politics

This tag is associated with 19 posts

Kim Davis: State vs. Conscience

A woman in Kentucky, a government employee, refused to issue a marriage license to a gay couple, citing her religious belief as the reason. This has caused quite a storm, with people lamenting the sorry state of America, which some say is turning into a theocracy. The connection between state power and religion is long … Continue reading

The Law of Inevitable A**holes

How’s your week going? Good, I hope. As a former missionary, I try to avoid profanity (with mixed results so far.) Profanity is so over-used that it loses its punch. So I save F-bombs for when I’m really outraged (and then I repent.) The word A**hole pops up so frequently that I began to study … Continue reading

Humbaba is Coming! What will you do?

What would you do if a hideous, powerful monster was coming to attack your neighborhood? First, a motherly word of advice: Never fall asleep listening to the Epic of Gilgamesh. That’s what I did last night and woke up with a nightmare. What brought that on? Could it have been Humbaba? Gligamesh, king of Uruk, … Continue reading

Art Versus Politics

Art is seeing through and making what we see visible to the rest of humanity. Politics is the process of power-sharing (or not sharing, as the case may be.) You can see that art may be a threat to politics. I used to be surprised that repressive regimes quickly arrest the artists, then try to … Continue reading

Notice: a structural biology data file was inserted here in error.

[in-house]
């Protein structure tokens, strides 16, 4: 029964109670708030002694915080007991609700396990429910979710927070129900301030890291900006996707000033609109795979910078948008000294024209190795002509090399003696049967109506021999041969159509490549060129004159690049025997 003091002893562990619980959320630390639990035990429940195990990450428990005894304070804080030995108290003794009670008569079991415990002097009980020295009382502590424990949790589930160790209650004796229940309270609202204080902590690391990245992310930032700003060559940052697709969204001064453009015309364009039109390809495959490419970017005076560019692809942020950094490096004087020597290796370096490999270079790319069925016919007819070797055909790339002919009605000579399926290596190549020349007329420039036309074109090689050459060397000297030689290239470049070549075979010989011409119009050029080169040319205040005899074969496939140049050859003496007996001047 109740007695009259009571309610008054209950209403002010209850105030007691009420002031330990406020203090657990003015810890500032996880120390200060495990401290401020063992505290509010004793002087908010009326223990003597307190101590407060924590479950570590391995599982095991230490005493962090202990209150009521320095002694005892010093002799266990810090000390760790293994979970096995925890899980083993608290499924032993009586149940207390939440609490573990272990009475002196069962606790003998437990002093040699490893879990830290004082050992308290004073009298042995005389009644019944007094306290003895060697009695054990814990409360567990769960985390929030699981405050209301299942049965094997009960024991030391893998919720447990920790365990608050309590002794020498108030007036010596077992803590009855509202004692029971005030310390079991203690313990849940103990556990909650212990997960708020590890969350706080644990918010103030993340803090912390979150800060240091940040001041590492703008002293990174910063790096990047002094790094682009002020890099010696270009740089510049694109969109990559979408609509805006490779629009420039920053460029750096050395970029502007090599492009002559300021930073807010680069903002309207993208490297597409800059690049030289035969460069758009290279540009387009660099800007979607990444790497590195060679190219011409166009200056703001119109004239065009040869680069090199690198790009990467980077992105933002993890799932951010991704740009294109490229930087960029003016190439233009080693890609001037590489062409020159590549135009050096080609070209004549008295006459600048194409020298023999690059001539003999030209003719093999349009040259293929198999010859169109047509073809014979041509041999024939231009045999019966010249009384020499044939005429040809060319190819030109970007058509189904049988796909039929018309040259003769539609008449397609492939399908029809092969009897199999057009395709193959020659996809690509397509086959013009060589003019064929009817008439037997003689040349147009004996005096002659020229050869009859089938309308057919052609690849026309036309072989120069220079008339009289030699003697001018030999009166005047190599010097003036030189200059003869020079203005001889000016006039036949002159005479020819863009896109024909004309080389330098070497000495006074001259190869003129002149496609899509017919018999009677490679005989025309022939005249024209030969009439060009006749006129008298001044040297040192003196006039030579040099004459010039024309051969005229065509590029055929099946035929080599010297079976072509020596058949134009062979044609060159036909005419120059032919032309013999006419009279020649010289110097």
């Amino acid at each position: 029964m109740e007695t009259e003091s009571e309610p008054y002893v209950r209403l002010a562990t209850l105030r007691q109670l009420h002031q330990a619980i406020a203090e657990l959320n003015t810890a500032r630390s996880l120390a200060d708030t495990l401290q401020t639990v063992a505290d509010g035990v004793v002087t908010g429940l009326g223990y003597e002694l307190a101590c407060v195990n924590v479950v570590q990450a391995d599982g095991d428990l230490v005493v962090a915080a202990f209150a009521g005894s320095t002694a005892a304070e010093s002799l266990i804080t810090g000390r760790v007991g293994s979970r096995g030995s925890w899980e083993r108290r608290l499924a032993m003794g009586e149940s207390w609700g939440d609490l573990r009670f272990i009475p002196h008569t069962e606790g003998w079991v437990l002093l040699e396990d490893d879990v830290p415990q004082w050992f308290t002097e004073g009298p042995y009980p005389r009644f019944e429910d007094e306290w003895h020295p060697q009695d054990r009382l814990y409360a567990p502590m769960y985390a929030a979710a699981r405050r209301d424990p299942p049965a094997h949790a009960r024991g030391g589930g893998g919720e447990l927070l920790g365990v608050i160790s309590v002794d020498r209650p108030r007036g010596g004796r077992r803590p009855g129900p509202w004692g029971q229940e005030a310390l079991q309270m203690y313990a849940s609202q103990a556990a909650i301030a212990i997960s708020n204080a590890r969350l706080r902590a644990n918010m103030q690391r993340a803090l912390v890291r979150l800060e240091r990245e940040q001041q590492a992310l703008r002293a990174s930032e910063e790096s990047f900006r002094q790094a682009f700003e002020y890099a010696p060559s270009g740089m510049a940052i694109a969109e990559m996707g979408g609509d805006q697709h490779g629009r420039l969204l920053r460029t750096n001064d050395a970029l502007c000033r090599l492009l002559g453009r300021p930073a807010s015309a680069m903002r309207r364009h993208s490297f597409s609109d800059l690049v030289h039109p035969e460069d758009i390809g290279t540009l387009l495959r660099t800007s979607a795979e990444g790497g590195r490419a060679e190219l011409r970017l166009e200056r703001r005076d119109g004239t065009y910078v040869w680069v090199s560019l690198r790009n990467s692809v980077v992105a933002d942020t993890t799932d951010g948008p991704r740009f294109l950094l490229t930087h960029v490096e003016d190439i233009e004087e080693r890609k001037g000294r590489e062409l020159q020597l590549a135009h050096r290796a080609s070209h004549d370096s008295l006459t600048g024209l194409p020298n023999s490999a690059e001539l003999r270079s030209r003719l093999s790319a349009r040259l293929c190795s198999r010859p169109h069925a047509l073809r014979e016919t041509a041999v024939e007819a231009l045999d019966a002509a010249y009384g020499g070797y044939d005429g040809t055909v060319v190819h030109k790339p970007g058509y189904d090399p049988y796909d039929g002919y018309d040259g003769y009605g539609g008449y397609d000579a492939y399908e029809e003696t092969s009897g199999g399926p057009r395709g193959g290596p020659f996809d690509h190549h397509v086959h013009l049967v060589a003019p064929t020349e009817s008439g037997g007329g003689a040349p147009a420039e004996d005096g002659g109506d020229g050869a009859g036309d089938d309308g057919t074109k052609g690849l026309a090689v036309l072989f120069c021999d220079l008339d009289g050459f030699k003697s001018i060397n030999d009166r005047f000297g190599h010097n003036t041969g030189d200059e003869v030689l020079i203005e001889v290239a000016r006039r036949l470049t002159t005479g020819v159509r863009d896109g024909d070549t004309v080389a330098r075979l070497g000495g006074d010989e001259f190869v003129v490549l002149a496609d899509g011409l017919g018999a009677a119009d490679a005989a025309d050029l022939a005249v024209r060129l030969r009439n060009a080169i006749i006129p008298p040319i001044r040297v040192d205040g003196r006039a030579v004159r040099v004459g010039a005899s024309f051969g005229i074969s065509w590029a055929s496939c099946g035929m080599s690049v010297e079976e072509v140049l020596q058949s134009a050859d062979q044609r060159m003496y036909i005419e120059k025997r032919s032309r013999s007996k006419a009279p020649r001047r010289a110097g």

Neanderthals-Looking Better Every Day

The changing image of Neanderthals makes me laugh. You see, we have yet another prejudice called Presentism-the conviction that we are the epitome of humankind and our ancestors were ugly, dirty, and to paraphrase a certain philosopher, “nasty, brutish and short.” Years ago, Neanderthals were depicted by scientists as hairy and apelike, with scraggly hair … Continue reading

Science and Magic

I would say I have always loved science, but since I’m talking science, I need to define my terms. What I mean by science is the powerful urge to discover new things about the natural world. By this definition, babies are dedicated scientists, grabbing new items and putting them into their mouth, because their lips … Continue reading

I am not a Number

A recent article “What’s a Human Being Worth?” gave me hope that we may finally be seeing that the basis of morality is the value we place on a human being. Our society has placed a low value on human beings, especially human beings who are unlike us in some way-skin color, perhaps, or different … Continue reading

Politics and Morality: John Rawls’ Awesome Theory of Social Justice

John Rawls (1921-2002) was an American professor and philosopher whose magnum opus, A Theory of Social Justice was one of the most important works on politics and morality to come along in a very long time. While Enlightenment philosophers started with God-given rights (Locke) or scientifically determined utility (Bentham) Rawls said forget all that and … Continue reading

Fire in the Minds of Men: Revolution and the Spiritual Impulse

Some rail against religion while simultaneously promoting their personal ideology with notably religious zeal. Beware of “religiology” a blend of politics and the spiritual impulse, it tends to produce violence on an industrial scale. Politics is about power. Whether a religion adopts a political emphasis like the Catholic Church during the Roman Empire and Middle … Continue reading

Politics and Morality: John Stewart Mill

John Stuart Mill (1806-1873) was son of James Mill, who was a friend of Jeremy Bentham’s, and a true believer in utilitarianism. To achieve maximum utility, James was very concerned to provide his son the most efficient possible education. Tutors were brought to his home and in fact, John turned out to be a brilliant … Continue reading